March 6 – May 3, 2014 • Community & Studio Galleries • Anna Carlson

Designing the Self: Patterns of Order and Disruption

This work addresses how constructing and presenting individual self-identity parallels the process of designing and producing a textile/apparel collection. Through experimentation, discovery, practice, and production of this collection, I’ve explored the similarities between how I approach the creation of an apparel line and how I can use clothing to convey something about myself to others.

The work shown here investigates the expressive qualities of printed and dyed patterns on cloth combined with garment forms in order to challenge dress codes and solicit conversations about power, violence, and ambiguity. These garments and textiles emphasize the complex nature of my own sense of self. I’ve tried on many lifestyles from punk to academia. I’ve changed jobs and wardrobes, kept what fits, edited, and discarded the irrelevant. I present a selected view of who I am on any given day with the choice of a classic garment form, a shirt, skirt, or shift dress. The order of this uniform is disrupted with color and patterns on the cloth.

Especially in symbolic form (+), and suggests an intersection. I seek to understand where surface design + garment form, self + other, public + private interact in my life, and what happens when those patterns are interrupted.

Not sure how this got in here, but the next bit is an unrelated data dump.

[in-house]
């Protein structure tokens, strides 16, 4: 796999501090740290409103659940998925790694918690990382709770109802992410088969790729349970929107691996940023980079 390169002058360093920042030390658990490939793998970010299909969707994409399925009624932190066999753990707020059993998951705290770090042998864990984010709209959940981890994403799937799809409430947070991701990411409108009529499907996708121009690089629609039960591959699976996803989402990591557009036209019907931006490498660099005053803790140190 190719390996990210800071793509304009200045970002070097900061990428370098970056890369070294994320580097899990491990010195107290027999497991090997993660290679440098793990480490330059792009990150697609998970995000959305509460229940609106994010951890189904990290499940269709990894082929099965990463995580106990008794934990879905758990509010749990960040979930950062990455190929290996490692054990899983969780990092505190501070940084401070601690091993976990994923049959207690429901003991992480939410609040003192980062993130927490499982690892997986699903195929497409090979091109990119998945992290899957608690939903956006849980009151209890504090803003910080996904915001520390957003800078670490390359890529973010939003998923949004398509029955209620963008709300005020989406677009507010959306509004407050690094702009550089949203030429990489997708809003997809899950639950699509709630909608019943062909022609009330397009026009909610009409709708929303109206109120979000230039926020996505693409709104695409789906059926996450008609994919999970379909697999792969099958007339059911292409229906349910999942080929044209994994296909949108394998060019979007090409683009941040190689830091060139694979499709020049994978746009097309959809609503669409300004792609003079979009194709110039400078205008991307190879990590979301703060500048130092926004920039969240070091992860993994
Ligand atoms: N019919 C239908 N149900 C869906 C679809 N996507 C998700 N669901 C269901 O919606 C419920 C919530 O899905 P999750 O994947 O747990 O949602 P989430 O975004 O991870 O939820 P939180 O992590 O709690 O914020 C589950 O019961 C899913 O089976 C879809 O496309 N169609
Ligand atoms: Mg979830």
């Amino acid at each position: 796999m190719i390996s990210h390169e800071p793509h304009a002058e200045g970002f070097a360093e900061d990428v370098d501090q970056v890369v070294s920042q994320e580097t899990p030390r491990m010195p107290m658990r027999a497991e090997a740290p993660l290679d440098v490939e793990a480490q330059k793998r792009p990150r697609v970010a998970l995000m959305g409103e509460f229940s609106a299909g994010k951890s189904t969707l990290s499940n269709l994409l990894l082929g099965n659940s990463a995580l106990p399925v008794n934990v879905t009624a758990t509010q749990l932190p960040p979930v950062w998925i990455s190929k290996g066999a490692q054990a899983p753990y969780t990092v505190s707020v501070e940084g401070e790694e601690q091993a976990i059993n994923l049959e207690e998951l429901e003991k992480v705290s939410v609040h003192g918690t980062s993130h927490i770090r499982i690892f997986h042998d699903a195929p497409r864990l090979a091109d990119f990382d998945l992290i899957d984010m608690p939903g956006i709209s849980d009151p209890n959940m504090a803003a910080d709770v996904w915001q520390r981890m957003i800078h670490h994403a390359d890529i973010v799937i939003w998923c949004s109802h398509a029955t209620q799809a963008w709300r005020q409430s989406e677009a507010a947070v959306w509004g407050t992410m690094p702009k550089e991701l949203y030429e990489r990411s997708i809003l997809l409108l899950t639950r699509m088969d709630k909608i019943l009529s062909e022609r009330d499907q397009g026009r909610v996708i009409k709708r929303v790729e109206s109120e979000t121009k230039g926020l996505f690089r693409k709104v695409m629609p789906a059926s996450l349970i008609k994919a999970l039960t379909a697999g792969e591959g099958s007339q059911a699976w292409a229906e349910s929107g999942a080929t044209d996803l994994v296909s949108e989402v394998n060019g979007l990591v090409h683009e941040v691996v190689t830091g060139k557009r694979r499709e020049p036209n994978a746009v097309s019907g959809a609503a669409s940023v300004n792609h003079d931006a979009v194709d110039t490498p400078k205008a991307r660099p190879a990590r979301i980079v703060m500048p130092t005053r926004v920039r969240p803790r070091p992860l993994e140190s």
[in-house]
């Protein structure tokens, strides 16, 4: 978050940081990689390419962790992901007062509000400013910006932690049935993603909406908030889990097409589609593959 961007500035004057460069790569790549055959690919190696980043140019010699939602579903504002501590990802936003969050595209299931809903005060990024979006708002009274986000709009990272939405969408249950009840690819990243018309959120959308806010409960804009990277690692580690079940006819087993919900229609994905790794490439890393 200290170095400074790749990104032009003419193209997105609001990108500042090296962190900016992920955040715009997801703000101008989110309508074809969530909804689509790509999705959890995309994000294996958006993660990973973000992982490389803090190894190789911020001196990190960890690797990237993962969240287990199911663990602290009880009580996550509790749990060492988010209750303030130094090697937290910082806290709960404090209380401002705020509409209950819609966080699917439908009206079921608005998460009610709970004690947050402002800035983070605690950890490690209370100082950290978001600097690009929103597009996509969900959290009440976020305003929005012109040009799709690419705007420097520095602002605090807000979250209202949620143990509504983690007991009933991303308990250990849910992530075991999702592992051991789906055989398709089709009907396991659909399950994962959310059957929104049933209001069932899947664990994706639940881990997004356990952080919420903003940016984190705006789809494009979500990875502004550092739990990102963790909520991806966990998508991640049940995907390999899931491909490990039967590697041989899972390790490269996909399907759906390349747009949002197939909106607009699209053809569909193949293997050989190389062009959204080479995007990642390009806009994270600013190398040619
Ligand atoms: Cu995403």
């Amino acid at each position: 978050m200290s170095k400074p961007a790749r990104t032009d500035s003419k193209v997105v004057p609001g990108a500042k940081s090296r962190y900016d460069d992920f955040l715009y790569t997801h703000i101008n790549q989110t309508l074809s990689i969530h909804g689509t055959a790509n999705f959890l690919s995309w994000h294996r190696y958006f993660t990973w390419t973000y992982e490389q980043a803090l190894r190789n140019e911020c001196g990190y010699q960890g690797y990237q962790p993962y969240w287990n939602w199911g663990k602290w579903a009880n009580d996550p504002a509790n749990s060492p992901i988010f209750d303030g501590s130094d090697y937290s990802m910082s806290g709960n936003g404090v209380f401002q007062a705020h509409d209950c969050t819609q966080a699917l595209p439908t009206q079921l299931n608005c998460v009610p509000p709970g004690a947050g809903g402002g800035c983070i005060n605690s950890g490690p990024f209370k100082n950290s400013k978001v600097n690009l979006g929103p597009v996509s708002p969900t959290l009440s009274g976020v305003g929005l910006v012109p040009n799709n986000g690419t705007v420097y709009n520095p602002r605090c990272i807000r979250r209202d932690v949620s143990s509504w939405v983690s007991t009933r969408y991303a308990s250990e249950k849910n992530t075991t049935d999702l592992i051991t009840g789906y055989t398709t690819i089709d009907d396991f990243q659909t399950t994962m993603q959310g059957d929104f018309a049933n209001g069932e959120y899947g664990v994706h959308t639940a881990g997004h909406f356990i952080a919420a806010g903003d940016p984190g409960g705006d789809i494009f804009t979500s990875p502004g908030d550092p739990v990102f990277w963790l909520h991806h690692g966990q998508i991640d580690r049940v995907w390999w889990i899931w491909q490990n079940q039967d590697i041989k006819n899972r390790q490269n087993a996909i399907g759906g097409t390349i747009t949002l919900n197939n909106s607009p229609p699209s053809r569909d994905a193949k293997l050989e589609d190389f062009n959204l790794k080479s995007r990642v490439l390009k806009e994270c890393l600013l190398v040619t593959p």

About Anna Carlson
Anna Carlson’s conceptual work explores dress and identity through the processes of dyeing and printmaking. She combines her interest in current issues with her practice by merging hand and digital processes. “My creative journey began as a child; I loved to make paper dolls and cut out dresses from wallpaper sample books.”

From 1990-2006, Carlson sold her clothing collection across the country in prestigious craft shows and galleries. Her work is in the collections of the Minnesota Historical Society and the Goldstein Museum of Design. Her design practice includes textile print and texture patterns for home furnishings and historical reproductions. She has taught apparel and surface design theory and technique to lifelong learners and university students.

When not in her Minneapolis studio or traveling, Carlson wanders the woods and water in northern Wisconsin, gathering natural dye materials and inspiration.  To learn more, visit